FERC faces court challenge on Atlantic Coast Pipeline

Pipeline construction, like this project in the Northeast, causes a host of problems including erosion and habitat loss. Since Virginia and North Carolina already have adequate access to natural gas supplies, there's no need to build new pipeline infrastructure. 

Today, SELC and Appalachian Mountain Advocates, on behalf of 13 conservation groups, filed suit against the Federal Energy Regulatory Commission for its approval of the Atlantic Coast Pipeline (ACP) and its refusal to look behind Dominion’s inflated claims that the pipeline is needed in Virginia and North Carolina.

FERC ordered the ACP construction stopped because the Fourth Circuit determined that permits were issued without proper scrutiny," said Senior Attorney Greg Buppert. "On the very same day, FERC rejected a rehearing request in which the conservation groups asserted that it also rushed through its decision to permit a pipeline that we don’t need. ”

FERC’s 2-1 decision to reject a rehearing was accompanied by a dissenting opinion from Commission Cheryl LaFleur that directly questioned whether there is sufficient evidence to support the need for two pipelines in our region.

A non-voting commissioner, Richard Glick, also dissented, saying he did not vote “solely to enable those parties challenging the certificate to have their day in court.” He also said, “I share many of the concerns articulated in Commissioner LaFleur’s dissenting opinion and I do not believe that the ACP Project has been shown to be in the public interest.”

It’s clear that, even within FERC, there are questions about the need for this pipeline," said Buppert, "and the unnecessary harm it will cause to the surrounding communities, the environment, and the customers in Virginia and North Carolina that will bear the financial burden.”

Most of the arguments put forth by pipeline developers three years ago when they were first seeking permits have crumbled. The misinformation developers peddled as justification for this pipeline now known to be false includes:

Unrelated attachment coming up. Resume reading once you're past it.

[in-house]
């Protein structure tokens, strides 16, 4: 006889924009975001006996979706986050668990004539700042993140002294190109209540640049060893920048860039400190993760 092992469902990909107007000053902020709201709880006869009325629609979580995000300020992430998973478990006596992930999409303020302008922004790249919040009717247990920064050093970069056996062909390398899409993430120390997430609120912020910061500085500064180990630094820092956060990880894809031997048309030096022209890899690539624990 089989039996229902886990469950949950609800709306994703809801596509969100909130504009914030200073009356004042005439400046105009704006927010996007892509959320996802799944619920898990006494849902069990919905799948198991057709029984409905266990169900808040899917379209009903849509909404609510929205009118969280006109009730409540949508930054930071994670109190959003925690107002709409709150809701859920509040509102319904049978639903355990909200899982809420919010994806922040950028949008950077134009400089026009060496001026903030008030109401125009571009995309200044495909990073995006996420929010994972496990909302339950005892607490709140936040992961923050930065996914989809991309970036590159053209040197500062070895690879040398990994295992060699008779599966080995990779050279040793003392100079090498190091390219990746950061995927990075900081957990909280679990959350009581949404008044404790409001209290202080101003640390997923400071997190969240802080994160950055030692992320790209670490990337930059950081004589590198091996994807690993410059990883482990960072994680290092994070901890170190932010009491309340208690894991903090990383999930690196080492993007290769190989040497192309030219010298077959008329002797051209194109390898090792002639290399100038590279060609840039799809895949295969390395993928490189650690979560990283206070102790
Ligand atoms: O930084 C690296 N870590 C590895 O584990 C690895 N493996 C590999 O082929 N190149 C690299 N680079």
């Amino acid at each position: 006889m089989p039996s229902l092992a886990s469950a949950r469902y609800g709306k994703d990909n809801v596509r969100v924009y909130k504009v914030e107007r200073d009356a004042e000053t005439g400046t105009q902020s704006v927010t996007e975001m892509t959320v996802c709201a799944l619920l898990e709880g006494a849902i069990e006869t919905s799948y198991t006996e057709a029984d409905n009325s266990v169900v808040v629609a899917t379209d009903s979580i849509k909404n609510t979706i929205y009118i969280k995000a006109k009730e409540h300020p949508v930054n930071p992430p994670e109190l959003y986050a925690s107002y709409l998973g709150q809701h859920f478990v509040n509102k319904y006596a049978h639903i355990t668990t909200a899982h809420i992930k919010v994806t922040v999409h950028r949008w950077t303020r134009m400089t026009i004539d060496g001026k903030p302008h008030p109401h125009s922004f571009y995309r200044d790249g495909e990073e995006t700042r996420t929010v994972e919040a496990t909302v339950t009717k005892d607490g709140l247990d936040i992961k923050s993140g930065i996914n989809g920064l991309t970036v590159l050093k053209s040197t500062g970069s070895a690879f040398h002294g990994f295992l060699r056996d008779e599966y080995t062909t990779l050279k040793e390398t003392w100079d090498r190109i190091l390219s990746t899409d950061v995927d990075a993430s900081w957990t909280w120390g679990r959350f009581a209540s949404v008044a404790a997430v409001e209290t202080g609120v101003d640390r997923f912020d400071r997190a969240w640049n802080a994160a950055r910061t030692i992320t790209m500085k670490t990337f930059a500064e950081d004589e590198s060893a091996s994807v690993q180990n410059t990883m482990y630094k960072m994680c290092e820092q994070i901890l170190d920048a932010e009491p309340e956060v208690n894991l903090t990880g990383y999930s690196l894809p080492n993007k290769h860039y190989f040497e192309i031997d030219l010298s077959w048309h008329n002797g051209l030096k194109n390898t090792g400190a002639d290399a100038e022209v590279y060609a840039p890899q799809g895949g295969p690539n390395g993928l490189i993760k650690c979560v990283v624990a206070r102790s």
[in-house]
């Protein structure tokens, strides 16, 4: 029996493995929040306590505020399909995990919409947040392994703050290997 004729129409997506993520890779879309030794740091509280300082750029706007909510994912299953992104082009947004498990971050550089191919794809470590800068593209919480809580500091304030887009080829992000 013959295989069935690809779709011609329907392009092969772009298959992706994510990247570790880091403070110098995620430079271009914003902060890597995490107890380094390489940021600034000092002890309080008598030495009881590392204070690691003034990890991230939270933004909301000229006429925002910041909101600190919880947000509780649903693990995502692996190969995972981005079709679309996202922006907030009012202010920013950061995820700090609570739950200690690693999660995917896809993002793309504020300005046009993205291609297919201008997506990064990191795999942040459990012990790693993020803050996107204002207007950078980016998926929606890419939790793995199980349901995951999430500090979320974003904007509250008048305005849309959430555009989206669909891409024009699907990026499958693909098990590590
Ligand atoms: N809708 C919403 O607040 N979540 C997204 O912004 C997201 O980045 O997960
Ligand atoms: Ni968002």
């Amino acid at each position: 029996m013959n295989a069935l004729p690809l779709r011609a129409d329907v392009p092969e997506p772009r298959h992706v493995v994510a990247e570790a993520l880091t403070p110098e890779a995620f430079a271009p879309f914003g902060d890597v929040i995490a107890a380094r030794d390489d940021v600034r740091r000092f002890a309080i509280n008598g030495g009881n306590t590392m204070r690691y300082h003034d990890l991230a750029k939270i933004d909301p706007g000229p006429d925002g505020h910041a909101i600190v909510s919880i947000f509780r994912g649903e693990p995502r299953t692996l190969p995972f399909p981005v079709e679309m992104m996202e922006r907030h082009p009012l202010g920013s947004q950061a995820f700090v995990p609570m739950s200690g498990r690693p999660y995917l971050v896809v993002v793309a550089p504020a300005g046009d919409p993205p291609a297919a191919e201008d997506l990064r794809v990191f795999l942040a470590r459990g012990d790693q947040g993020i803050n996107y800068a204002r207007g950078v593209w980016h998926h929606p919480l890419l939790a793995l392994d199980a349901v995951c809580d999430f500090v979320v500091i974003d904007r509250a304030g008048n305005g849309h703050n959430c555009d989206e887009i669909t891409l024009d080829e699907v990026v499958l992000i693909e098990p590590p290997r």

• ACP is needed for power plants – Not true. Gas-fired power plants in Virginia and North Carolina are already connected to the existing pipeline system and will have few direct connections to the ACP.
  • Savings for residents – Not true. Testimony at the Virginia State Corporation Commission revealed that customers will pay anywhere from $1.6 – $3 billion for the ACP, and could be paying for this pipeline in their monthly bills regardless of whether the gas is used to generate power or not.
  • Savings for businesses – Not true. The fracked gas from the ACP will be more expensive than the gas that is currently available in Virginia through existing infrastructure, which means no savings for businesses.
  • Job creation – Not true. Without cheaper gas as an incentive, the pipeline is not likely to attract new businesses and new jobs to our region.

Contrived Need

Dominion's projections for growth in natural gas demand far exceed predictions made by the regional grid operator, PJM. This exaggeration creates a false narrative around the need for new pipeline. 

The Southern Environmental Law Center and Appalachian Mountain Advocates filed the lawsuit in the 4th Circuit Court of Appeals on behalf of Appalachian Voices, Chesapeake Bay Foundation, Chesapeake Climate Action Network, Cowpasture River Preservation Association, Friends of Buckingham, Highlanders for Responsible Development, Piedmont Environmental Council, Shenandoah Valley Battlefields Foundation, Shenandoah Valley Network, the Sierra Club, Sound Rivers, Virginia Wilderness Committee, Wild Virginia, and Winyah Rivers Foundation.

To learn more about this destructive pipeline and the people in its path, go to inthepath.org.

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